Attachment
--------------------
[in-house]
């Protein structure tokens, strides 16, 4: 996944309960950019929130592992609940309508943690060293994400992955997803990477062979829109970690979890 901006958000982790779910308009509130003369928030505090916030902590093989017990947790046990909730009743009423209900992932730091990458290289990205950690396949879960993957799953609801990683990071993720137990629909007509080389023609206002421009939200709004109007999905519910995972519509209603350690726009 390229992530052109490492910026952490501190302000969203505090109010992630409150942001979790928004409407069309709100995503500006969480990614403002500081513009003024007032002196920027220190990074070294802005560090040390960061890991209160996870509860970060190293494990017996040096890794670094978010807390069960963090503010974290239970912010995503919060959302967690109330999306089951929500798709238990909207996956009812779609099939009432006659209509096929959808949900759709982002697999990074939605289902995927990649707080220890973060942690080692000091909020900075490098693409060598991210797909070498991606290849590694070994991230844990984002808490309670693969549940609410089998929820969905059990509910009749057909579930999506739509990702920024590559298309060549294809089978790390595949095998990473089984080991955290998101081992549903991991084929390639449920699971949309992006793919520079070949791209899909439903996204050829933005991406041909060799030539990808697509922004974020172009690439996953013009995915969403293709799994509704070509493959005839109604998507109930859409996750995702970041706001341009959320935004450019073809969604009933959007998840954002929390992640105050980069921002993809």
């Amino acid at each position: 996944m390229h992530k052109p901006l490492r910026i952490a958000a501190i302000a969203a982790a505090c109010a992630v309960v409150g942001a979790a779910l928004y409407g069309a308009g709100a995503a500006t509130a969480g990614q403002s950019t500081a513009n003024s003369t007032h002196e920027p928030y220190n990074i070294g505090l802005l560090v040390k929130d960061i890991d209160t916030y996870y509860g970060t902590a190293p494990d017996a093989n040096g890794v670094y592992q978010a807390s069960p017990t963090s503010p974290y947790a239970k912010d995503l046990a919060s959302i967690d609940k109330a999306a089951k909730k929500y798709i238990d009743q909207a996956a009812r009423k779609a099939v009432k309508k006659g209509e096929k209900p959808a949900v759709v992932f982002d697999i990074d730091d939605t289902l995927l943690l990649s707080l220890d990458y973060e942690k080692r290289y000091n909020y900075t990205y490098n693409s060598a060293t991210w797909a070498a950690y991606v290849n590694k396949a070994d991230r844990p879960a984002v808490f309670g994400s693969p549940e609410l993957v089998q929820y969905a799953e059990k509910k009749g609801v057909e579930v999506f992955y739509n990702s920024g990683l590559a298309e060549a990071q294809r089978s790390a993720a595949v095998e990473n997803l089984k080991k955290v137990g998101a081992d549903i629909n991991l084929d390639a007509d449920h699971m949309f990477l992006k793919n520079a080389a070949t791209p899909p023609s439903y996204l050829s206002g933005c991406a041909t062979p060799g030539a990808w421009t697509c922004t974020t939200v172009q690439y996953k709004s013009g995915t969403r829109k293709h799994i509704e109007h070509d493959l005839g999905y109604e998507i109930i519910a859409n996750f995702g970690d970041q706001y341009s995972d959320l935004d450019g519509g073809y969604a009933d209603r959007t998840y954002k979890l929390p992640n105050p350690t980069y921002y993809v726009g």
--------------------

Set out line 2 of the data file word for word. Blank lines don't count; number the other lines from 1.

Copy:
């Protein structure tokens, strides 16, 4: 996944309960950019929130592992609940309508943690060293994400992955997803990477062979829109970690979890 901006958000982790779910308009509130003369928030505090916030902590093989017990947790046990909730009743009423209900992932730091990458290289990205950690396949879960993957799953609801990683990071993720137990629909007509080389023609206002421009939200709004109007999905519910995972519509209603350690726009 390229992530052109490492910026952490501190302000969203505090109010992630409150942001979790928004409407069309709100995503500006969480990614403002500081513009003024007032002196920027220190990074070294802005560090040390960061890991209160996870509860970060190293494990017996040096890794670094978010807390069960963090503010974290239970912010995503919060959302967690109330999306089951929500798709238990909207996956009812779609099939009432006659209509096929959808949900759709982002697999990074939605289902995927990649707080220890973060942690080692000091909020900075490098693409060598991210797909070498991606290849590694070994991230844990984002808490309670693969549940609410089998929820969905059990509910009749057909579930999506739509990702920024590559298309060549294809089978790390595949095998990473089984080991955290998101081992549903991991084929390639449920699971949309992006793919520079070949791209899909439903996204050829933005991406041909060799030539990808697509922004974020172009690439996953013009995915969403293709799994509704070509493959005839109604998507109930859409996750995702970041706001341009959320935004450019073809969604009933959007998840954002929390992640105050980069921002993809």